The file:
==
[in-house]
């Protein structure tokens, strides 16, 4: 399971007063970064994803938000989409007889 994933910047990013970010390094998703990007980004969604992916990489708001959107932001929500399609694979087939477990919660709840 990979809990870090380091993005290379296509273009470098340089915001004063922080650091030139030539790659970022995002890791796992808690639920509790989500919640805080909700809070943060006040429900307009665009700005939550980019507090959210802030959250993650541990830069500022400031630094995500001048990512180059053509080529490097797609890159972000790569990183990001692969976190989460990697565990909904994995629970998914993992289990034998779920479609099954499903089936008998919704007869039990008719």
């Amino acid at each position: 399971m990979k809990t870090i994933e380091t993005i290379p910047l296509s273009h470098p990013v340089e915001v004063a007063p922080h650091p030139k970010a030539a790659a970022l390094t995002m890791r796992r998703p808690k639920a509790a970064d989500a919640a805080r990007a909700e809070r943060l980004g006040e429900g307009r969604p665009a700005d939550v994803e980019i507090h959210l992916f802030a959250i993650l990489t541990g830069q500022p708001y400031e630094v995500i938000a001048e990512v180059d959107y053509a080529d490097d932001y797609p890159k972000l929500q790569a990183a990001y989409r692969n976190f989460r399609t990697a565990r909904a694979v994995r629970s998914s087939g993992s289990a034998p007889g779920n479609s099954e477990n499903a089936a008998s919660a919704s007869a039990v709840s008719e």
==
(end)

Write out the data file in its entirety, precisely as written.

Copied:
[in-house]
């Protein structure tokens, strides 16, 4: 399971007063970064994803938000989409007889 994933910047990013970010390094998703990007980004969604992916990489708001959107932001929500399609694979087939477990919660709840 990979809990870090380091993005290379296509273009470098340089915001004063922080650091030139030539790659970022995002890791796992808690639920509790989500919640805080909700809070943060006040429900307009665009700005939550980019507090959210802030959250993650541990830069500022400031630094995500001048990512180059053509080529490097797609890159972000790569990183990001692969976190989460990697565990909904994995629970998914993992289990034998779920479609099954499903089936008998919704007869039990008719």
């Amino acid at each position: 399971m990979k809990t870090i994933e380091t993005i290379p910047l296509s273009h470098p990013v340089e915001v004063a007063p922080h650091p030139k970010a030539a790659a970022l390094t995002m890791r796992r998703p808690k639920a509790a970064d989500a919640a805080r990007a909700e809070r943060l980004g006040e429900g307009r969604p665009a700005d939550v994803e980019i507090h959210l992916f802030a959250i993650l990489t541990g830069q500022p708001y400031e630094v995500i938000a001048e990512v180059d959107y053509a080529d490097d932001y797609p890159k972000l929500q790569a990183a990001y989409r692969n976190f989460r399609t990697a565990r909904a694979v994995r629970s998914s087939g993992s289990a034998p007889g779920n479609s099954e477990n499903a089936a008998s919660a919704s007869a039990v709840s008719e």